The ends of transmission belts according to the invention may, without objection, be reconnected at any time by thermal welding or by means of an adhesive, since, despite the use of thermo-plastic materials, there is no troublesome extension in operation since the load is substantially taken up by the cores which are not extensible and which cannot shift. True, the junction itself is subject to the full load on the material between the ends of the cores, but this has no detrimental consequences since, on the one hand, the cross-sectional area is chosen to be sufficiently large in connection with the load and, on the other hand, the transmission belt has no core through a very small length only, so that a great specific extension at the junction cannot bring about any appreciable extension of the transmission belt.
In order that the invention may be readily carried into effect, an example will now be described in detail with reference to the accompanying drawings of which:
Fig. 1 is a cross-sectional view of a transmission belt and Fig. 2 shows a longitudinal section of a junction between the ends of such a transmission belt obtained by thermal welding.
In the figures, reference numeral 1 indicates a core consisting, for example, of textile impregnated with a dispersion of 1 part of polyvinylchloride in 1 part of dioctylphthalate and thus covered with a thin layer 2 of this material. The core is covered by extrusion with a polyvinylchloride mass 3 containing 40% of dioctylphthalate.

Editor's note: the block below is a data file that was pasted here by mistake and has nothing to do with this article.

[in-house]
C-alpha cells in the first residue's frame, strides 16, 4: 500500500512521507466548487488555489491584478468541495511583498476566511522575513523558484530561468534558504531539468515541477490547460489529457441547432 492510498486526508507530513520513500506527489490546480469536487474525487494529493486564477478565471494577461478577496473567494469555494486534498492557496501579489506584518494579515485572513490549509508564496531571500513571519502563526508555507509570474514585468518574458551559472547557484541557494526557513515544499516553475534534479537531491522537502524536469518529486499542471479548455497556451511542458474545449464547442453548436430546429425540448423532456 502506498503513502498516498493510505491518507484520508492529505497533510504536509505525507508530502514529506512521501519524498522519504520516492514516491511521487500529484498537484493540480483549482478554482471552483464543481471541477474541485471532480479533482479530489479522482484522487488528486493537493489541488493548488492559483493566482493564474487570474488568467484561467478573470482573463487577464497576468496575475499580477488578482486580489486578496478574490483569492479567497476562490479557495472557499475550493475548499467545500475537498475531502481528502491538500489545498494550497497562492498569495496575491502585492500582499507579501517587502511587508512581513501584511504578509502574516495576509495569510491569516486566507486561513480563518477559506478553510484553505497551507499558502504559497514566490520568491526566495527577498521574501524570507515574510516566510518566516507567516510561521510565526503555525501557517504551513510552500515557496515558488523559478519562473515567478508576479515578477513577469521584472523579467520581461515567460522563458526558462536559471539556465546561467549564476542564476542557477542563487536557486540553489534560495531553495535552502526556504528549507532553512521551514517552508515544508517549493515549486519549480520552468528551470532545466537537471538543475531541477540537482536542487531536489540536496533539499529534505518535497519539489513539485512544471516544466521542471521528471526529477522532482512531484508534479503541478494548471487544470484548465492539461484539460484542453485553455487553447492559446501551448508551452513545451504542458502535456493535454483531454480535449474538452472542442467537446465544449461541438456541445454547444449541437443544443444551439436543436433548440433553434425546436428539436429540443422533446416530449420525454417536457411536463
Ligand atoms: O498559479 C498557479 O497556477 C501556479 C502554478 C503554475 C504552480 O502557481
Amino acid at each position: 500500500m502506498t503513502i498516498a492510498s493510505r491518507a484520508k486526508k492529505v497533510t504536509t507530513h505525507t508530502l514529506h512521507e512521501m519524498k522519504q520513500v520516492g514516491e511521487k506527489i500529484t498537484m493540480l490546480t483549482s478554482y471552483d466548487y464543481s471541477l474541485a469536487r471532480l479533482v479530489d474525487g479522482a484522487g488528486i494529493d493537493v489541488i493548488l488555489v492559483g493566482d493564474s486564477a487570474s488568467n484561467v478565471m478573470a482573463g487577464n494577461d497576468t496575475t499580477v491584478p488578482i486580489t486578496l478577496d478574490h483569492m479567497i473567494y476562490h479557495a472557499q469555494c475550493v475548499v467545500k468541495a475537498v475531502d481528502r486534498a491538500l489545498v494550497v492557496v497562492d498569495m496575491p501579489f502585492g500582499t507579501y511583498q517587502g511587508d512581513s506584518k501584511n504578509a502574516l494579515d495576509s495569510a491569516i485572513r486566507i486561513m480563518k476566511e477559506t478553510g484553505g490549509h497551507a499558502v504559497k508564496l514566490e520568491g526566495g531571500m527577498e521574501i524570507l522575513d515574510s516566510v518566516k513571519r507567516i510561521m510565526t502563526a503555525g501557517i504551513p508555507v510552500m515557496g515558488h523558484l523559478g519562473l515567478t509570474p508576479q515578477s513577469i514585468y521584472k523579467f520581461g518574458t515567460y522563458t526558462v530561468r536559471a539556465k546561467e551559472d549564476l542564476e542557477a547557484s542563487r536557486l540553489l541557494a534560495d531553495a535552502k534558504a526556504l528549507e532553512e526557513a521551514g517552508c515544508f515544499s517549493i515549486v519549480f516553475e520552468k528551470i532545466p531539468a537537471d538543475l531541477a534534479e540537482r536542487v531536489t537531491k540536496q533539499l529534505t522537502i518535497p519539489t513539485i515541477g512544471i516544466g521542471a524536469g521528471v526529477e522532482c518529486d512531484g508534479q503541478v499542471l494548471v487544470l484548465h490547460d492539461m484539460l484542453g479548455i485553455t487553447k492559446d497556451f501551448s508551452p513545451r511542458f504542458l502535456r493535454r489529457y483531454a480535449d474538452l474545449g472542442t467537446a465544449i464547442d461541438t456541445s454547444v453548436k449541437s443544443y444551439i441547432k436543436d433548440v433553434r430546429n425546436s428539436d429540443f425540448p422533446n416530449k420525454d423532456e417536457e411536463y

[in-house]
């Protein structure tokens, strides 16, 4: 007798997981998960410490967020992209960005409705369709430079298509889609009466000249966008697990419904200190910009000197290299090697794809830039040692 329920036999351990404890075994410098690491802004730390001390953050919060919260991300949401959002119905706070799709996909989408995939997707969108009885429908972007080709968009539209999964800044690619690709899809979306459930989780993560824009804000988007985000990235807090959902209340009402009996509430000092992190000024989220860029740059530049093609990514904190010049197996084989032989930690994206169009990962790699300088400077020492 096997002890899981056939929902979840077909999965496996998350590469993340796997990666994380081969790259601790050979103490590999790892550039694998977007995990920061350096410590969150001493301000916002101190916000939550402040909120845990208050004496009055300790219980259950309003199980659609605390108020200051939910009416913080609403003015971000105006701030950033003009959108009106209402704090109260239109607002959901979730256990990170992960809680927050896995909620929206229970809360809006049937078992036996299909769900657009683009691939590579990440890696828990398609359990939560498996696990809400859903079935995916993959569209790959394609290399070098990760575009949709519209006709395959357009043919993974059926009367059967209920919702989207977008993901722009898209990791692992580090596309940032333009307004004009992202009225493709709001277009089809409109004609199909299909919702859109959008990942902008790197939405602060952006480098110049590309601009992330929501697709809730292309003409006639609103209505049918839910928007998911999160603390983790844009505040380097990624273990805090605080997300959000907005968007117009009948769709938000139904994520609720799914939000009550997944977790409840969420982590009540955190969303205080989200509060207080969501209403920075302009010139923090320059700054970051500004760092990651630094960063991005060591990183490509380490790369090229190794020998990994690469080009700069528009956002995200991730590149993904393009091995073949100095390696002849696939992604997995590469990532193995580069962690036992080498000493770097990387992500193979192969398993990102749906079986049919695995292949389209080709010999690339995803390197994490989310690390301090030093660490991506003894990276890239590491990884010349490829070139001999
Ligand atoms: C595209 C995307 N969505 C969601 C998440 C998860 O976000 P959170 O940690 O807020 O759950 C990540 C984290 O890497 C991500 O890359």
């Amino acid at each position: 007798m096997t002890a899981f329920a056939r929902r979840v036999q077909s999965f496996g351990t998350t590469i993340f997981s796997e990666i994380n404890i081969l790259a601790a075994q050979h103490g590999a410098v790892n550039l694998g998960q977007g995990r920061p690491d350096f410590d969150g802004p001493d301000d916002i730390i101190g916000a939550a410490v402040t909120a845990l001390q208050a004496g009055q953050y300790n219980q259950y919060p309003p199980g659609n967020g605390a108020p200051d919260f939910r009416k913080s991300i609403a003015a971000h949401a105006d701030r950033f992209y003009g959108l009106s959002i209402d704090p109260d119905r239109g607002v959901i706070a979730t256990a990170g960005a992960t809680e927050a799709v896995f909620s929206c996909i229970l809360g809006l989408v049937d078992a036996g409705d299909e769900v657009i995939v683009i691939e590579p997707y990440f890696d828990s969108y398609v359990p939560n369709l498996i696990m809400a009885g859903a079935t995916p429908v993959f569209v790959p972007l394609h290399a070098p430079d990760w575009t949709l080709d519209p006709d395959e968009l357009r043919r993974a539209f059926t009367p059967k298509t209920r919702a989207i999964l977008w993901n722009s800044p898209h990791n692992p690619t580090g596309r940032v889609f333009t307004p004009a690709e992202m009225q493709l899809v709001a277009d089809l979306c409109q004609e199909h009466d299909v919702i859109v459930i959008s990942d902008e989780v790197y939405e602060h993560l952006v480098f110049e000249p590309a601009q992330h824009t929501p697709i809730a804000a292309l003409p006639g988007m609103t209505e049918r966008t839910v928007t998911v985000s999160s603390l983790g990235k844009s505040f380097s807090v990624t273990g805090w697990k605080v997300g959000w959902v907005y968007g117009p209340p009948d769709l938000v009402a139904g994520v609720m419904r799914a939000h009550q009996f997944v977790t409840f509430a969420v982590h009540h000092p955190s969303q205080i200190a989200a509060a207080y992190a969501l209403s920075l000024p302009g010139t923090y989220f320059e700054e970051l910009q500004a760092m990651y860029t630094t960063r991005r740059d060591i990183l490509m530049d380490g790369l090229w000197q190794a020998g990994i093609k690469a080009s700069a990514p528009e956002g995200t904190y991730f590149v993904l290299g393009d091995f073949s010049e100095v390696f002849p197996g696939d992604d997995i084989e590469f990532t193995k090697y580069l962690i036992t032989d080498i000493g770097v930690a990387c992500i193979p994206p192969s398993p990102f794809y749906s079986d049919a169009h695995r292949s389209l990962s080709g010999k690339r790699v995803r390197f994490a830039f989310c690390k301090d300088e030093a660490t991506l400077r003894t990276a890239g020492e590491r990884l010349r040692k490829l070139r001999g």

In Fig. 2, the interruption of the core at the junction Is designated 4.
What I claim is:
1. A power transmission belt comprising a textile core, said core being covered by a thermoplastic mass, an intermediate layer between said core and said thermoplastic mass which impregnates and adheres to the core and also adheres to the thermoplastic mass to prevent shiftin of said core, said intermediate layer comprising a dispersion of 1 part of polyvinylchloride in 1 part of dioctylphthalate, said belt having ends which are joined together, said core being interrupted at the point of juncture so that the joint is wholly of the thermoplastic mass, the cross-section of said thermoplastic mass being great enough to withstand the load without cooperation of said intermediate layer and said core.
2. A power transmission belt comprising a textile core, said core being covered by a thermoplastic mass of plasticized polyvinylchloride containing 40% of dioctylphthalate, an intermediate layer of polyvinylchloride dispersed in a softening agent between said core and said thermoplastic mass which impregnates and adheres to the core and also adheres to the thermoplastic mass to prevent shifting of said core, said belt having ends which are joined together, said core being interrupted at the point of juncture so that the joint is wholly of the thermoplastic mass, the cross-section of said thermoplastic mass being great enough to withstand the load Without cooperation of said intermediate layer and said core.
3. A power transmission belt comprising a core, a thermoplastic mass, an intermediate layer constituted of a polyvinylchloride plastisole positioned between said core and said thermoplastic mass thereby causing said thermoplastic mass to be adhesively secured to said core,
7 3' said belt having ends which are joined together, and said core being interrupted at the point of juncture so that the joint is wholly of said thermoplastic mass, the cross-section of said thermoplastic mass being great enough to withstand the load without cooperation of 5 said intermediate layer and said core.
1,610,942 Gammeter Dec. 14, 1926 10 Jacobs Dec. 28, 1926 Semon Oct. 10, 1933 Reeves Nov. 13, 1934 Cook Feb. 8, 1944 Field et a1. Jan. 2, 1951 Tocci-Guilbert May 13, 1952